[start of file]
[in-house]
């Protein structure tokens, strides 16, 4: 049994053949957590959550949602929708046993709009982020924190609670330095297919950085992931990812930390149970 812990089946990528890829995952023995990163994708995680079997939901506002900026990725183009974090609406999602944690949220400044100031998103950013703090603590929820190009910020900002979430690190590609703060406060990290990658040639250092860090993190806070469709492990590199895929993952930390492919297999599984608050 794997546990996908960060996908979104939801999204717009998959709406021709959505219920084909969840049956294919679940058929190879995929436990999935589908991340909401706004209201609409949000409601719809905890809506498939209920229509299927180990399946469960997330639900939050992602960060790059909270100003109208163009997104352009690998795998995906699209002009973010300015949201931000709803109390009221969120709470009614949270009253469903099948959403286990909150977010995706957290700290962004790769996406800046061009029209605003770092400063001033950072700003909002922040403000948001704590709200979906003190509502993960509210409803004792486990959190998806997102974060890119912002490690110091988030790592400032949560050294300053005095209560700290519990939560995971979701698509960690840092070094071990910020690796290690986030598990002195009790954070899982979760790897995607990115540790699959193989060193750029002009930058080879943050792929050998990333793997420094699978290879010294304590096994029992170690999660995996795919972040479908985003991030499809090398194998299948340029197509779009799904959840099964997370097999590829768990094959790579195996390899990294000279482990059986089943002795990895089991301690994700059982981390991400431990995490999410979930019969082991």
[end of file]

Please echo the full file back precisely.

[in-house]
């Protein structure tokens, strides 16, 4: 049994053949957590959550949602929708046993709009982020924190609670330095297919950085992931990812930390149970 812990089946990528890829995952023995990163994708995680079997939901506002900026990725183009974090609406999602944690949220400044100031998103950013703090603590929820190009910020900002979430690190590609703060406060990290990658040639250092860090993190806070469709492990590199895929993952930390492919297999599984608050 794997546990996908960060996908979104939801999204717009998959709406021709959505219920084909969840049956294919679940058929190879995929436990999935589908991340909401706004209201609409949000409601719809905890809506498939209920229509299927180990399946469960997330639900939050992602960060790059909270100003109208163009997104352009690998795998995906699209002009973010300015949201931000709803109390009221969120709470009614949270009253469903099948959403286990909150977010995706957290700290962004790769996406800046061009029209605003770092400063001033950072700003909002922040403000948001704590709200979906003190509502993960509210409803004792486990959190998806997102974060890119912002490690110091988030790592400032949560050294300053005095209560700290519990939560995971979701698509960690840092070094071990910020690796290690986030598990002195009790954070899982979760790897995607990115540790699959193989060193750029002009930058080879943050792929050998990333793997420094699978290879010294304590096994029992170690999660995996795919972040479908985003991030499809090398194998299948340029197509779009799904959840099964997370097999590829768990094959790579195996390899990294000279482990059986089943002795990895089991301690994700059982981390991400431990995490999410979930019969082991």